Teenage Fanclub: Shadows

[Merge Records]

Jul 1, 2010 at 2:06 pm

Teenage Fanclub turns 21 this year, and it almost seems appropriate to begin thinking of the Glasgow jangle Pop outfit in terms of adulthood. The quartet’s early albums were noisy and frenetic evocations of their Scottish street heritage, burnished with a melancholy Pop melodicism and gloriously tilted by their youth. But by the time of 1991’s Bandwagonesque, Teenage Fanclub had settled on a more consciously assembled sound, channeling their hormonal angst through their appreciation of the shambling guitars of The Byrds and Big Star and the exquisite harmonies of The Beach Boys.

The gorgeously hypnotic Bandwagonesque delighted as many critics as fans (the album came out on top of Spin’s end-of-year poll, ahead of Nirvana’s Nevermind and R.E.M.’s Out of Time, and Oasis frontman Liam Gallagher dubbed TF the second best band in the world). And while the band hauled out the occasional stumble along the way, the missteps never seemed like anything more than simple growing pains and merely served to enhance the qualities of the band’s triumphs.

Teenage Fanclub’s work in the new millennium has been the band’s most experimental, working with Jad Fair (2002’s Words of Wisdom and Hope) and John McEntire (2005’s Man-Made) to explore new parameters without going impossibly far from familiar Pop territory. On Shadows, TF’s first album in five years — the longest gap between albums in the group’s history — the band largely returns to the jangly baroque Pop that defined it a decade or more ago with some obvious maturation.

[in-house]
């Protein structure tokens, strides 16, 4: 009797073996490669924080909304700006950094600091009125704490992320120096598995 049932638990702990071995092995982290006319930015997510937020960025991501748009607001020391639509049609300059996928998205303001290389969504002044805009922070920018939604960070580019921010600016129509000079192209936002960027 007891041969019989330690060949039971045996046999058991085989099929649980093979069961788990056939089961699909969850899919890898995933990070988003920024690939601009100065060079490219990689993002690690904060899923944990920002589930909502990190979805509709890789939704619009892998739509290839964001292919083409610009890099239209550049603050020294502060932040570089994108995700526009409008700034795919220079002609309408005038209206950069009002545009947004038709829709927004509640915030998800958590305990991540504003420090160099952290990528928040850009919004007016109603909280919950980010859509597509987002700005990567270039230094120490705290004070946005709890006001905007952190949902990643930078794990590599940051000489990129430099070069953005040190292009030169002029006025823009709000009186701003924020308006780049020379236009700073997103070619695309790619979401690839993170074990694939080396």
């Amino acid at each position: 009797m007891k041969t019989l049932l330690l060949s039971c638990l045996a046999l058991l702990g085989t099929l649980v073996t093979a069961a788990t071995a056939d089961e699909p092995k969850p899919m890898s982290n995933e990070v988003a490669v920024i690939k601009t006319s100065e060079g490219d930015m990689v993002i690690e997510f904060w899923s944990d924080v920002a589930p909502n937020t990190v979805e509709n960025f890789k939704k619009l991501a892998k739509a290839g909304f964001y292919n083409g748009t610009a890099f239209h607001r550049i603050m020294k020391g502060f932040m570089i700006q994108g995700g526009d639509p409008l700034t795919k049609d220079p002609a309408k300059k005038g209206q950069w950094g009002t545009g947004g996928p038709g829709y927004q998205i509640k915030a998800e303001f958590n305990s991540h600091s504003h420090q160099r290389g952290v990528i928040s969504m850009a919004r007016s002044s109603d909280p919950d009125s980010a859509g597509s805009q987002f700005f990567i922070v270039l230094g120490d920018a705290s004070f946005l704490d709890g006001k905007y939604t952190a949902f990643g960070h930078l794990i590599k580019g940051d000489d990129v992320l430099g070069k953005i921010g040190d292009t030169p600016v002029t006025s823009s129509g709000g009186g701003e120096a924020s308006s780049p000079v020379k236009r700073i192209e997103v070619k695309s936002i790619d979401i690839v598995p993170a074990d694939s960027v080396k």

“Sometimes I Don’t Need to Believe in Anything” swells with Northern Soul emotion while “Baby Lee” and “The Fall” lilt with the passionate power of Big Star at their absolute peak. “Dark Clouds” is a lovely piano jaunt in the Left Banke vein, “The Back of My Mind” bobs along like a sophisticated Pop homage to the present-day Meat Puppets and Lemonheads and “Into the City” is the realized fantasy of a Brian Wilson/Alex Chilton summit.

Anyone looking for the adrenalized rush of Teenage Fanclub circa 1991 on Shadows is out of both luck and touch; bands don’t exist for 20 years by working the same corner, and Teenage Fanclub has grown up and on beautifully.